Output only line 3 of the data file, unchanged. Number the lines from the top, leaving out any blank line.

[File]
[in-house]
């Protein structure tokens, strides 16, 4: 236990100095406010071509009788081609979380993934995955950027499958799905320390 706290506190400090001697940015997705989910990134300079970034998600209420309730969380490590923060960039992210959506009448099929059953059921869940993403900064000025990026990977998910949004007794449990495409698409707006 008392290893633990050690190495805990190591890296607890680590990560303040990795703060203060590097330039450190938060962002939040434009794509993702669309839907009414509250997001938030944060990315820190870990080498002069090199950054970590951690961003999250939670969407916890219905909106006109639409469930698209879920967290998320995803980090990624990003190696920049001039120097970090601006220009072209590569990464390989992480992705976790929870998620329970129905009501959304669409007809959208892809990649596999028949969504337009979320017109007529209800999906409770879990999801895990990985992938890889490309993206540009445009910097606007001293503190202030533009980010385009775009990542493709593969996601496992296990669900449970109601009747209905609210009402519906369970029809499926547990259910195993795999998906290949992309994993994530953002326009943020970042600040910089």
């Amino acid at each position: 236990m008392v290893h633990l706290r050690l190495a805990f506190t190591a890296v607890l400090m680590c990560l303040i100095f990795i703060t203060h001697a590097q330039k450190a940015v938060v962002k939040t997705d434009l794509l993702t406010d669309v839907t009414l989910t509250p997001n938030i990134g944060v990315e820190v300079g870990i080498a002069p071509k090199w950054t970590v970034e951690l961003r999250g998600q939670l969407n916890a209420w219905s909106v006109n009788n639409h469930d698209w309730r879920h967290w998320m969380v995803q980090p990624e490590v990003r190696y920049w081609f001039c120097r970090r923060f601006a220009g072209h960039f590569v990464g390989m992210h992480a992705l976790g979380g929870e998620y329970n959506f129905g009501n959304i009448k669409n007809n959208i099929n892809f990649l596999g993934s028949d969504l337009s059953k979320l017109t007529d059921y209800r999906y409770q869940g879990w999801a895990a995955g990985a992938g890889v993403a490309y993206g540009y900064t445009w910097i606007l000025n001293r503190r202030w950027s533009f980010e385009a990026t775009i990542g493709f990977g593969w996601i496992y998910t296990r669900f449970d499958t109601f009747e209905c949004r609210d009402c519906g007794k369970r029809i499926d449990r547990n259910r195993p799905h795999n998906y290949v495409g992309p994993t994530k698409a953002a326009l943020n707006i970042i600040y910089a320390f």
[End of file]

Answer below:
């Amino acid at each position: 236990m008392v290893h633990l706290r050690l190495a805990f506190t190591a890296v607890l400090m680590c990560l303040i100095f990795i703060t203060h001697a590097q330039k450190a940015v938060v962002k939040t997705d434009l794509l993702t406010d669309v839907t009414l989910t509250p997001n938030i990134g944060v990315e820190v300079g870990i080498a002069p071509k090199w950054t970590v970034e951690l961003r999250g998600q939670l969407n916890a209420w219905s909106v006109n009788n639409h469930d698209w309730r879920h967290w998320m969380v995803q980090p990624e490590v990003r190696y920049w081609f001039c120097r970090r923060f601006a220009g072209h960039f590569v990464g390989m992210h992480a992705l976790g979380g929870e998620y329970n959506f129905g009501n959304i009448k669409n007809n959208i099929n892809f990649l596999g993934s028949d969504l337009s059953k979320l017109t007529d059921y209800r999906y409770q869940g879990w999801a895990a995955g990985a992938g890889v993403a490309y993206g540009y900064t445009w910097i606007l000025n001293r503190r202030w950027s533009f980010e385009a990026t775009i990542g493709f990977g593969w996601i496992y998910t296990r669900f449970d499958t109601f009747e209905c949004r609210d009402c519906g007794k369970r029809i499926d449990r547990n259910r195993p799905h795999n998906y290949v495409g992309p994993t994530k698409a953002a326009l943020n707006i970042i600040y910089a320390f």